As long as you're leaving thoughtful comments, you increase your chance of catching the attention of the author, other readers, and potential clients.

You can also hang out in discussion forums or groups your target audience hangs out in and leave helpful comments on those threads.

Business Cards

There's just something about business cards that make you feel so official, am I right?

You may shy away from investing in business cards since you're working online, but I recommend purchasing a batch. You never know who you might run into while out and about!

One of the things I recommend to new freelance writers is to tell everyone about their new business venture.

Whether family members, friends, or your dentist, you never know where you will find a connection to a potential client. So, invest in business cards and hand them out whenever you can!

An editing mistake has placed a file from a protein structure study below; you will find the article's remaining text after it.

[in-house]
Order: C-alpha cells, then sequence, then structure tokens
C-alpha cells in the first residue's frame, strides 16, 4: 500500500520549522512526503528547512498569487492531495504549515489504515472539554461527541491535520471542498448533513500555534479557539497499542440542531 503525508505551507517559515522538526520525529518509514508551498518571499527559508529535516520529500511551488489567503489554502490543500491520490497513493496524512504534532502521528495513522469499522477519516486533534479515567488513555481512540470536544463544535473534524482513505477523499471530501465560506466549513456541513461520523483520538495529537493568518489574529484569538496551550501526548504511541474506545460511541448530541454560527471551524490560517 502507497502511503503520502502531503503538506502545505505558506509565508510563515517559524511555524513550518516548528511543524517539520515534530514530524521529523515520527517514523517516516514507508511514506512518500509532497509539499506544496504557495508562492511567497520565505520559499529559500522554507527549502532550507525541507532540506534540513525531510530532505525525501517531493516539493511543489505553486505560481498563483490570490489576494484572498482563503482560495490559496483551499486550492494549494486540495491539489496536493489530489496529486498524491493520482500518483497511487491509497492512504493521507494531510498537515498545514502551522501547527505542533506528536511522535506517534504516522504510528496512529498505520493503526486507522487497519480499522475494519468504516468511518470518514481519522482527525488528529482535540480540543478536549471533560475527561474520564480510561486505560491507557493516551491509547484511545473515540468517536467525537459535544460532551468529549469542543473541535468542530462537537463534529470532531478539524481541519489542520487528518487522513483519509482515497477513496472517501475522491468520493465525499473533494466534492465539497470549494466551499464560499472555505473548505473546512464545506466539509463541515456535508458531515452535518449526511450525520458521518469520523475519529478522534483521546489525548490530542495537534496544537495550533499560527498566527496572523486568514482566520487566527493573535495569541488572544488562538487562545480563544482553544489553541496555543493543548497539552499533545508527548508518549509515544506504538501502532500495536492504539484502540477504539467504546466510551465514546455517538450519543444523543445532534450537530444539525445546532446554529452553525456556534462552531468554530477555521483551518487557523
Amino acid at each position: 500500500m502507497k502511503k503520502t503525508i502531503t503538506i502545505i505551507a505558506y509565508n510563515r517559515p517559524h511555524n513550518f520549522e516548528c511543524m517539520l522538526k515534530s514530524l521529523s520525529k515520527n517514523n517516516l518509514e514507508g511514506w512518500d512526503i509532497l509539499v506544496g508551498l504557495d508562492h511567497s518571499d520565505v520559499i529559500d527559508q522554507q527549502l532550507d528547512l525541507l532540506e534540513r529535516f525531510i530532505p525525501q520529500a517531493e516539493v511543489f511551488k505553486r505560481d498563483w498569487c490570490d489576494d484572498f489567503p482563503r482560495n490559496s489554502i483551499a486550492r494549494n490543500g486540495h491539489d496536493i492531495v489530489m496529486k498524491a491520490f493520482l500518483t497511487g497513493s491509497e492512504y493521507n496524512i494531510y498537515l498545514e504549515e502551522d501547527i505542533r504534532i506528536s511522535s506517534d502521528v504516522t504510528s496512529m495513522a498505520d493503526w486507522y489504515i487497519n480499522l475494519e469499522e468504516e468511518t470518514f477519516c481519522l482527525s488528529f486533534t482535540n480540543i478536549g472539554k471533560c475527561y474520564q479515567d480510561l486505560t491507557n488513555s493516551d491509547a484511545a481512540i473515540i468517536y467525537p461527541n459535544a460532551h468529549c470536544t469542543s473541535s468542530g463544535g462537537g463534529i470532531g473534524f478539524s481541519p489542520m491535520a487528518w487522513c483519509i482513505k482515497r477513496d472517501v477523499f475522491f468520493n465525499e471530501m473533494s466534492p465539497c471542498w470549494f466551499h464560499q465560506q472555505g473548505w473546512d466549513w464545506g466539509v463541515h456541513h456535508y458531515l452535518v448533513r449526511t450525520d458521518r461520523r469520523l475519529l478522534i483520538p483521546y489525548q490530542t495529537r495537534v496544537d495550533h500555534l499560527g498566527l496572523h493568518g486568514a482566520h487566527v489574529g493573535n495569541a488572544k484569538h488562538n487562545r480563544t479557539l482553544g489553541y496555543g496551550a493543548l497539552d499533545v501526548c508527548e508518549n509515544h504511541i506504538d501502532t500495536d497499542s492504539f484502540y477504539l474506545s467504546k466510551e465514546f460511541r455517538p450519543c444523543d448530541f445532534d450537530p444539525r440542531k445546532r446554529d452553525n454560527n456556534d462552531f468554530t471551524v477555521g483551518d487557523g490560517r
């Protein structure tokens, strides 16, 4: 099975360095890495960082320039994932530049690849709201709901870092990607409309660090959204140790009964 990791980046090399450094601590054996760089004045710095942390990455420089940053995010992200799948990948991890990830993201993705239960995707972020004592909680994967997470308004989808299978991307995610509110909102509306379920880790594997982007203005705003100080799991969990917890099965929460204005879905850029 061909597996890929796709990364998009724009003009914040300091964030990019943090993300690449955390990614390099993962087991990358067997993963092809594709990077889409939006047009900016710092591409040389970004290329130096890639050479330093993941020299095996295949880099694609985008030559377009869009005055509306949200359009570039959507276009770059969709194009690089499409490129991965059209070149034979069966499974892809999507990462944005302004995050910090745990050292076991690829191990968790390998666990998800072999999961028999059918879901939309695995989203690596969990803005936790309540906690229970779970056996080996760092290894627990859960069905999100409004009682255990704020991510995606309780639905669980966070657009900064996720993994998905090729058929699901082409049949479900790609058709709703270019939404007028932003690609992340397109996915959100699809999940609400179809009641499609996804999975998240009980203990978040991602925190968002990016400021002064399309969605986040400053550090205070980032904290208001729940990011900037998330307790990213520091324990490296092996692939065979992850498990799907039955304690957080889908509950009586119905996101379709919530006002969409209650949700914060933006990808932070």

Tip: For inexpensive options, check out Vistaprint and Zazzle.

Parting Thoughts

There you have it; a step-by-step guide to creating a freelance writer website and portfolio.

I hope you found this article helpful. You may also want to check out these guides on setting rates as a freelance writer and how to cold email to find writing gigs.

Want more tips on freelance writing and running an online business? Follow along on social media!

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By Katie Jenison

Katie Jenison is a freelance writer offering copywriting, blogging, and ghostwriting services. She works closely with home builders, remodelers, interior designers, real estate and property management professionals to help them create content marketing strategies, improve their digital presence, generate leads, and engage with their target audience. Katie also helps freelance writers and creative entrepreneurs pursue their dreams of working from home by providing tips and advice, business strategies, and writing tips on her blog, The Quiet Type. Download her free workbook, A Freelancer’s Guide to Setting Rates, here.